In her latest feminist anthem “Que Mujer,” she encourages women to rise up against patriarchal rhetorics.

With passion and prowess, her bona fide representation of class and gender struggles echo marginalized communities disenfranchised by systems of power.

Femicide rates in Mexico are rampant, having doubled in the last five years. On average 10 women are killed every day, but due to unreliable data and systematic impunity, many cases go under-investigated.

Oaxaca is a hot spot for violence, a reality Lirika knows too well. When she was five, her father was murdered resulting in the circumstantial feminist upbringing that fueled her vocality. Raised by her mother, grandmother and aunts, witnessing women take charge in making tough decisions helped to normalize her outspokenness.

Her feminist upbringing made her the strong woman she is today.

Identifying as Zapotec, an indigenous community native to Oaxaca, Lirika’s potent lyrics pay homage to her matriarchal upbringing and social resistance.

In “¿Y Tú Qué Esperas?” Lirika’s hearty alto sound shines as she asks that women speak and live their truth.

In songs like “Se Busca” she renders a poignant message demanding the return of those who have been kidnapped. Her visuals further amplify the severity of the issue as she raps, “cada persona que no está es un ausencia que no sana.”

Unafraid of confrontation, her cutthroat verses and poeticism are visceral.

Listening to her beats feel reminiscent of old-school rap, making it almost impossible to not nod along to her intellectual wit. Fusing the melodies of cumbias and reggae among others, she spits bars that sound the alarm of revolution.

But hostility towards women in the Oaxaca rap scene still lingers.

“Most people still think that women aren’t compatible with rap and think that we are wasting our time,” she told The New York Times in 2018. “We have to continue to show up at shows because it gives us confidence to see other women rap and to show people that we can also do this.”

Perhaps one of the best known Oaxaca rappers Lirika, 34, has established herself as a prominent figure in the genre. But her call to action is just beginning.

“My life context has taught me that I can use my voice,” she told Refinery29. “And maybe that’s a privilege of mine, one I shouldn’t have, but I trust very much what I have to say. I don’t fear what I have to say.”

READ: Latinas Talk About Learning Of The Heartbreaking Colonization Of Indigenous Land And The Genocide Of Its People

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After 17 Seasons “Grey’s Anatomy” Has Finally Cast Its First Indigenous Doctor

Entertainment

After 17 Seasons “Grey’s Anatomy” Has Finally Cast Its First Indigenous Doctor

Courtesy of ABC

Just when you thought “Grey’s Anatomy” had literally done every storyline in the book, they turn around and surprise you. And this time, “Grey”‘s is bringing some good news.

Now, in 2021, after 17 seasons, “Grey’s Anatomy” is finally featuring its first indigenous doctor, Dr. James Chee, played by actor Robert I Mesa.

Robert I Mesa is an actor of Navajo and Soboba descent. According to an online biography, Mesa is self-taught photographer, filmmaker and actor working in Santa Fe, New Mexico.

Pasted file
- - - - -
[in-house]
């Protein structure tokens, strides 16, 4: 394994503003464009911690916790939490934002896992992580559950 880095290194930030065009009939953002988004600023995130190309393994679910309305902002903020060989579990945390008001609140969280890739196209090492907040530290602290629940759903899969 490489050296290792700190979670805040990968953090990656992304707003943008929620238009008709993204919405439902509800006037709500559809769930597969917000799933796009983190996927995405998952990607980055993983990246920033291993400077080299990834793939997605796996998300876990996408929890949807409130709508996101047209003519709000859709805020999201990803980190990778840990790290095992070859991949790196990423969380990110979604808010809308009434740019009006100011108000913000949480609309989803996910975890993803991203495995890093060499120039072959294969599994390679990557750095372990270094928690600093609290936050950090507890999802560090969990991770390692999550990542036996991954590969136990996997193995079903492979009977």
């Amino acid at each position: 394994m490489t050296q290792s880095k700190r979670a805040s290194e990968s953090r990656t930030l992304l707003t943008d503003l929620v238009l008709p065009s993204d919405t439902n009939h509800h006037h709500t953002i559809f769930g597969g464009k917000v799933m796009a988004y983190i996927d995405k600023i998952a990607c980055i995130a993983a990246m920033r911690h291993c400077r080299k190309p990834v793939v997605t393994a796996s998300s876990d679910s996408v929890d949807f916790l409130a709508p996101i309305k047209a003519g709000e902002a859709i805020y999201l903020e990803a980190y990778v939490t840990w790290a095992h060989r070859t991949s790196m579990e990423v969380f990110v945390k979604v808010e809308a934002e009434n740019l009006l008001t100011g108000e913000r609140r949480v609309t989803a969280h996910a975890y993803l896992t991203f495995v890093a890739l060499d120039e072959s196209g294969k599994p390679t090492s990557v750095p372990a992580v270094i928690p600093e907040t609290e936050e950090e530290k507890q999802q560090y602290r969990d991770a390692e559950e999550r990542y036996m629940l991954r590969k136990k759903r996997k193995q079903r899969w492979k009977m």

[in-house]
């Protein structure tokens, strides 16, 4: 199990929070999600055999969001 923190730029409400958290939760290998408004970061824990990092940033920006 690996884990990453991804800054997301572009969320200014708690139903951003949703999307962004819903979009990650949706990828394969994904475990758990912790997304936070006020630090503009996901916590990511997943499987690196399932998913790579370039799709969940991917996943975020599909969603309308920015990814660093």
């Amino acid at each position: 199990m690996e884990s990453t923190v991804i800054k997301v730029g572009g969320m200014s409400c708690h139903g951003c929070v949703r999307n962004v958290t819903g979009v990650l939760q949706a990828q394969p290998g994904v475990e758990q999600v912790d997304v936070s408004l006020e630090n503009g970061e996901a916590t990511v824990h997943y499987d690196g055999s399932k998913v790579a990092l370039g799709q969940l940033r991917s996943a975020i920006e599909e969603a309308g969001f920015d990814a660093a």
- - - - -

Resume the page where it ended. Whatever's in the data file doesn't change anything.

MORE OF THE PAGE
Mesa took to Instagram to celebrate the good news about being the first indigenous doctor on “Grey’s”.

“I’m so excited and honored to be the first indigenous doctor on Grey’s Anatomy,” he wrote. “James Chee will be back on April 15, so be sure to tune in…Thank you so much To Grey’s Anatomy! I know this is going to mean so much to my indigenous peoples.” He ended the caption with “it’s a good day to be indigenous”

Although now Mesa is now on one of the biggest shows on TV, he is still a relative newcomer to showbiz and “Grey’s” will be his first major role after appearing on episode three of this season.

“Grey’s Anatomy” has always prided itself in hiring diverse actors to fill its cast.

In fact, when “Grey’s” creator Shonda Rhimes first created the show in 20–, she instructed her casting director to bring in actors of all races to audition. “The script was written with no character descriptions, no clue as to what anyone should look like,” she told Oprah in 2006.

“We read every color actor for every single part. My goal was simply to cast the best actors. I was lucky because the network said, ‘Go for it.'”

Those directions led to one of the most culturally and racially diverse casts in TV history. And it also changed the television landscape forever.

“When they had me come in to read for the role of chief of surgery, I hadn’t seen an African American in that kind of role before,” James Pickens Jr, who plays Dr. Richard Webber, said to The Hollywood Reporter.

He continued: “Shonda always wanted to make sure that the show impacted the landscape in a way that we hadn’t seen before on TV. I like to think that Grey’s had a big part in how the industry casts shows.”

“Grey’s Anatomy” has paved the way for other racially-diverse Shondaland shows like “How to Get Away With Murder”, “Scandal”, “Station 19”, and most recently, “Bridgerton.”

We’re glad that an iconic television staple like “Grey’s Anatomy” is finally expanding its diverse cast to include its first indigenous doctor.